A New Design for a New Year

Posted Jan 24, 2010. Filed under Design.

It was a long time coming, but I've finally redesigned this site. From the graphics right down the the XHTML/CSS, everything is new. While most designers (myself included) get the urge to redesign their portfolio sites all too often, this redesign was definitely needed. It's been over a year since there's been any major changes too the site, and a lot has happened in a year! Below I'll go over the great new methods and techniques I used that bring the site to life.

CSS

CSS Reset

I've put together a completely new Cascading Style Sheet (CSS) base template which I'm using on this site, and any new projects going forward. It includes Eric Meyer's CSS reset, which is used to reset all the default styles and eliminate browser inconsistency. If you haven't seen it, or used it, I highly recommend checking it out - it can make your life much easier! The template also has neatly divided sections with comments and some base classes and ID's such as #header, #footer etc. That are used on almost every project. You can grab a copy of my template here.

CSS3

In addition to the new CSS template I've also started using some CSS3 selectors. While CSS3 is not supported by all web browsers, the modern big players do support their own versions. Particularly FireFox, and browsers built on the Webkit platform such as Chrome, and Safari. The CSS3 selector I've used the most on this site is the new rounded corners with CSS. Rounded corners look pretty, but in the past they have not been easy to implement, involving fancy javascript, or using images. However with CSS3, rounded corners can be implemented with just a few lines of CSS code:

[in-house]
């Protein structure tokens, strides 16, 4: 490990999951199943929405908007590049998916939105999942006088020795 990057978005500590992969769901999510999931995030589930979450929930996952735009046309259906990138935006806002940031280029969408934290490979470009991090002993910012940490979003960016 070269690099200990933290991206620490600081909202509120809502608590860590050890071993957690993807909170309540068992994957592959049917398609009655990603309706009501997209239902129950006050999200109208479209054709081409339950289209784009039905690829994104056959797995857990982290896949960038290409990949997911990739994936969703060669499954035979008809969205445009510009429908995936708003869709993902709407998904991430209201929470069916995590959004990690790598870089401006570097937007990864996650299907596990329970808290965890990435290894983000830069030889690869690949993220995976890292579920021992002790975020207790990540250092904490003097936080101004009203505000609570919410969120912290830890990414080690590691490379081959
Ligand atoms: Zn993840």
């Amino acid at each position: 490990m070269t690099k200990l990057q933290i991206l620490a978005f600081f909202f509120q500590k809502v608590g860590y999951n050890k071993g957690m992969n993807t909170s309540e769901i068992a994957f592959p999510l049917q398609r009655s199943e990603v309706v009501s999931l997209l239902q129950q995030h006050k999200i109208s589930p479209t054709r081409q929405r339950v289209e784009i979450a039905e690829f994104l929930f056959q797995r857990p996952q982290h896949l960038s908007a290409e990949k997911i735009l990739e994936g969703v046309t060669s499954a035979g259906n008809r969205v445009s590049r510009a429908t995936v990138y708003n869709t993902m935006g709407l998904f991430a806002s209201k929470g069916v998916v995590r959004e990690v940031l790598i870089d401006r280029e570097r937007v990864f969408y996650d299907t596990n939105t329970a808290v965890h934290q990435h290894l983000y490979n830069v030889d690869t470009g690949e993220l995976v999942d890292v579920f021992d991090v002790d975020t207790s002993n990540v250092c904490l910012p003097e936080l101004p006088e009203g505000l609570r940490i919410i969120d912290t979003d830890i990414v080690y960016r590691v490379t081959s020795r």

-moz-border-radius: 10px; /* Firefox */
-webkit-border-radius: 10px; /* Chrome, Safari ... */

And to future proof your design, add in the following code for when browsers officially support CSS3:

border-radius: 10px;

It's that simple! Any element with the above style will now have rounded corners.

CSS Sprites

CSS sprites have been around for a while, but are still worth mentioning. Sprites involve combining multiple images into one image, in order to reduce server bandwith and page load times. I'm using sprites for the navigation buttons at the top of the page. If you hover over the button you'll see it changes from a white background to a black background. The black button is actually the same image file as the white button:

alt text

But using CSS, only half of the image is shown at a time, making it look like a single image file. There's a great artilcle about CSS Sprites on A List Apart.

Rich Typography